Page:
One of the most delightful things about autumn is how some trees’ leaves change color from green to bright yellows, oranges, reds and browns in preparation for winter. Although this is a common occurrence, our tree removal professionals in Georgia wish to explain why trees undergo this process.

Reduced Light

There are several different reasons why leaves turn the colors they do, but according to our professionals in tree removal in Atlanta, the main reason they begin to change is the reduced amount of light that reaches the leaves after the autumnal equinox. The equinox is the turning point when the long days of summer finally have shortened enough to be equal to the length of the night. After the equinox, the days are shorter and the nights are longer.

This reduced light triggers chemical changes in deciduous plants. Although you can’t see it, these changes encourage a corky wall to form between the leaf stalk and the branch it attaches to. Our Atlanta tree service team notes that this blockage eventually will seal off the vessels that supply the leaf with nutrients and water, leaving simple sugars trapped in the leaves. The lack of nutrients and reduced light causes the chlorophyll in the leaves, which produces the green color, to die.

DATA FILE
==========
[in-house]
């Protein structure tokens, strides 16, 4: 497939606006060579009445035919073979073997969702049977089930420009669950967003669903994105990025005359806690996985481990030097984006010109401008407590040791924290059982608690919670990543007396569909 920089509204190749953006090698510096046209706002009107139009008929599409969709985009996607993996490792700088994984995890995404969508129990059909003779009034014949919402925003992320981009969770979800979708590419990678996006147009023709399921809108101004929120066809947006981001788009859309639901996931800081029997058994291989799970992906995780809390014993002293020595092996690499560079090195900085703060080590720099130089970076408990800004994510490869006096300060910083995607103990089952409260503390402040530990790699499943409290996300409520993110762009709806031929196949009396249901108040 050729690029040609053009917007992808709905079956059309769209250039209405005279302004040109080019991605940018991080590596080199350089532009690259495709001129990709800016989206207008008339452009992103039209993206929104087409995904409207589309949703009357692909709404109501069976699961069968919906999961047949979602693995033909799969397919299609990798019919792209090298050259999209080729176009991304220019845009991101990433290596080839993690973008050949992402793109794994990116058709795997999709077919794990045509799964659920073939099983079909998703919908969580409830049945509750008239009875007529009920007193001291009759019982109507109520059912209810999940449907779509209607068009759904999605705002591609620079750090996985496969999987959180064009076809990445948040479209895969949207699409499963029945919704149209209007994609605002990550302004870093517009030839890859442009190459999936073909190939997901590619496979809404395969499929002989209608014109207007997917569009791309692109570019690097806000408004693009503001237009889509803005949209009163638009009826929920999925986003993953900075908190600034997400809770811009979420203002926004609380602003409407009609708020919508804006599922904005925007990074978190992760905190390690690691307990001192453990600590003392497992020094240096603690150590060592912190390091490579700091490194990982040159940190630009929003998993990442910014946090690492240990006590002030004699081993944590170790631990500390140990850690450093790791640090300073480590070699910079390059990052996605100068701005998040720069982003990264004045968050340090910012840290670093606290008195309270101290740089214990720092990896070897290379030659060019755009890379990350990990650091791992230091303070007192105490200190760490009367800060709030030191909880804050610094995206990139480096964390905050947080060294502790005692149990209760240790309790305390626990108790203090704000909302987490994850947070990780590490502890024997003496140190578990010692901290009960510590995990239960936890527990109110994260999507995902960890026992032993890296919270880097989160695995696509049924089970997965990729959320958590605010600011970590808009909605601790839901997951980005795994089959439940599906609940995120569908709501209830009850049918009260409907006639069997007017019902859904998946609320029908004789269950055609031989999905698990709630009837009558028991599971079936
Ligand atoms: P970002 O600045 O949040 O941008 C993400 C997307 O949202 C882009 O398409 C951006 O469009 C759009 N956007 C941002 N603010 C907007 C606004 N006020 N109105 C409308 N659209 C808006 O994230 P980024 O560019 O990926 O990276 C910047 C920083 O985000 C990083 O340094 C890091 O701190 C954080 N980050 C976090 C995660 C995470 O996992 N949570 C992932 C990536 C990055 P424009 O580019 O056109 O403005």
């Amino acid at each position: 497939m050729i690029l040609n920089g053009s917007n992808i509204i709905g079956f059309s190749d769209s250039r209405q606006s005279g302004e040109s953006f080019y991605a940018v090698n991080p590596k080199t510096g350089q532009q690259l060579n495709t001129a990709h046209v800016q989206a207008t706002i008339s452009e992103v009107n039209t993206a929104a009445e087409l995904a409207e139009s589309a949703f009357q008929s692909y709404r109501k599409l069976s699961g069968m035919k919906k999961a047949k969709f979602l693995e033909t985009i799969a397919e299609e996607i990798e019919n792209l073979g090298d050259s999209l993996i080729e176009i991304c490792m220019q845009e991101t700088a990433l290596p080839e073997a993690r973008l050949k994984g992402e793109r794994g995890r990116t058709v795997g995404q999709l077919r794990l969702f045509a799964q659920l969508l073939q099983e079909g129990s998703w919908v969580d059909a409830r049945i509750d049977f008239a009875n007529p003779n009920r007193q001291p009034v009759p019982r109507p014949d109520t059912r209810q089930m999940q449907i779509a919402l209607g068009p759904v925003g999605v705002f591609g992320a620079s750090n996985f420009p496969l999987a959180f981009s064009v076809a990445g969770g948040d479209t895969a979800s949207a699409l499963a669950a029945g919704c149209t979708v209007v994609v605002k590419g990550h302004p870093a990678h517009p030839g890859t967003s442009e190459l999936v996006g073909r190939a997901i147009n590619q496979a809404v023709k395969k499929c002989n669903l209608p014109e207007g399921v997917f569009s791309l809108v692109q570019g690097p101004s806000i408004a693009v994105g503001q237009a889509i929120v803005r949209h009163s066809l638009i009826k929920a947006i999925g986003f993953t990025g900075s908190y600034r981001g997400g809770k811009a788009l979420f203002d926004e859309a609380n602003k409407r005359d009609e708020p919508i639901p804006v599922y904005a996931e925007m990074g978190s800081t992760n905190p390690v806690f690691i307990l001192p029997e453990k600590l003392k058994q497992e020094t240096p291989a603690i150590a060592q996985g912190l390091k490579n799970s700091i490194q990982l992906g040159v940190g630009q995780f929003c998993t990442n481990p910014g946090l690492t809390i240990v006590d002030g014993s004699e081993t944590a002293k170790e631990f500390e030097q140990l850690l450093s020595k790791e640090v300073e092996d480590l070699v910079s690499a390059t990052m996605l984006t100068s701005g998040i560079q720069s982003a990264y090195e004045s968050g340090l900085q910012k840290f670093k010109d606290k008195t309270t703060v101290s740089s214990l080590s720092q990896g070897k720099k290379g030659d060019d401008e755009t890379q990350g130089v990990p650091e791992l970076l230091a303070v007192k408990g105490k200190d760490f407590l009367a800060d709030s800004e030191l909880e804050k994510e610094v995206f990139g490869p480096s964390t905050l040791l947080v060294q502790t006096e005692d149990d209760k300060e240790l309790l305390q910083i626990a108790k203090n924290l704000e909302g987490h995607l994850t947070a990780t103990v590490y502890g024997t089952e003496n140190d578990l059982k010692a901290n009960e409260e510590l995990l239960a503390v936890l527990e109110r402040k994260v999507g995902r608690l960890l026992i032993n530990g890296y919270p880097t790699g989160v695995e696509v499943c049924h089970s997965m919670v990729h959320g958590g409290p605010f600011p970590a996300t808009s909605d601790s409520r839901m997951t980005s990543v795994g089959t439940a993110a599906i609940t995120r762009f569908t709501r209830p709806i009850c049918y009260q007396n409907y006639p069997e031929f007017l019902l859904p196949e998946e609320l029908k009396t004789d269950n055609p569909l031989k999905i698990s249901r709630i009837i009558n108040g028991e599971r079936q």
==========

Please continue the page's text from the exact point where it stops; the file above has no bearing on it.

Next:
Once the chlorophyll dies, the other colors in the leaves are able to shine through, bringing out combinations of yellow (carotene) and red (anthocyanin). These colors are in the leaves throughout the year, but the green chlorophyll masks them.

Trapped Sugars

The trapped sugars within autumn leaves are responsible for the vividness of the leaves’ colors. Additional anthocyanins are manufactured within the leaf by the trapped sugars when they are exposed to sunlight. Our Alpharetta tree specialists have found this encourages the leaves to become more vibrantly colored when there are several bright, sunny days in a row. It also explains why the leaves become more pastel in color if the fall is a rainy one.

Not All Leaves Change

Georgia is famous for its pine trees and other evergreen varieties. These trees have long, thin, blade-like leaves that we call needles. These trees’ leaves do not change color at any specific time of the year. The only time these leaves change color is when they have died and are in the process of falling off the tree. Submit a free estimate form to Yellow Ribbon Tree Experts if you see whole sections of an evergreen going brown, you may have an issue with tree death or disease.